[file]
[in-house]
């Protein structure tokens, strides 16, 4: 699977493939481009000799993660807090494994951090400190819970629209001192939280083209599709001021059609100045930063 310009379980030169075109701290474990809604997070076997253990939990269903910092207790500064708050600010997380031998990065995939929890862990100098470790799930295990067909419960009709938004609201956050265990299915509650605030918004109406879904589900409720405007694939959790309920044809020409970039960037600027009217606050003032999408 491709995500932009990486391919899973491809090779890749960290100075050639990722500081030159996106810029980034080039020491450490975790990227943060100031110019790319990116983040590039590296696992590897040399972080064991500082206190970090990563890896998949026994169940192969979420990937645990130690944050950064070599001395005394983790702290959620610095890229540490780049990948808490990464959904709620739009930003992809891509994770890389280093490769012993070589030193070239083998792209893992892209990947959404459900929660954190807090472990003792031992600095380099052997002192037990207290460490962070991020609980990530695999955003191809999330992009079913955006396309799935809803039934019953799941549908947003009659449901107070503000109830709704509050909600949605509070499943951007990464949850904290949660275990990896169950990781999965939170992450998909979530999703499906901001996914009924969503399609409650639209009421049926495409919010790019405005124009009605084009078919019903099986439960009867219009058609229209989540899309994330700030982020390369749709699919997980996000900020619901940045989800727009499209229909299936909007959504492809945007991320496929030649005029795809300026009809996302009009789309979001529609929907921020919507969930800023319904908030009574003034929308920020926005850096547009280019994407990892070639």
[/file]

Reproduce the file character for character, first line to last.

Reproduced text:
[in-house]
């Protein structure tokens, strides 16, 4: 699977493939481009000799993660807090494994951090400190819970629209001192939280083209599709001021059609100045930063 310009379980030169075109701290474990809604997070076997253990939990269903910092207790500064708050600010997380031998990065995939929890862990100098470790799930295990067909419960009709938004609201956050265990299915509650605030918004109406879904589900409720405007694939959790309920044809020409970039960037600027009217606050003032999408 491709995500932009990486391919899973491809090779890749960290100075050639990722500081030159996106810029980034080039020491450490975790990227943060100031110019790319990116983040590039590296696992590897040399972080064991500082206190970090990563890896998949026994169940192969979420990937645990130690944050950064070599001395005394983790702290959620610095890229540490780049990948808490990464959904709620739009930003992809891509994770890389280093490769012993070589030193070239083998792209893992892209990947959404459900929660954190807090472990003792031992600095380099052997002192037990207290460490962070991020609980990530695999955003191809999330992009079913955006396309799935809803039934019953799941549908947003009659449901107070503000109830709704509050909600949605509070499943951007990464949850904290949660275990990896169950990781999965939170992450998909979530999703499906901001996914009924969503399609409650639209009421049926495409919010790019405005124009009605084009078919019903099986439960009867219009058609229209989540899309994330700030982020390369749709699919997980996000900020619901940045989800727009499209229909299936909007959504492809945007991320496929030649005029795809300026009809996302009009789309979001529609929907921020919507969930800023319904908030009574003034929308920020926005850096547009280019994407990892070639």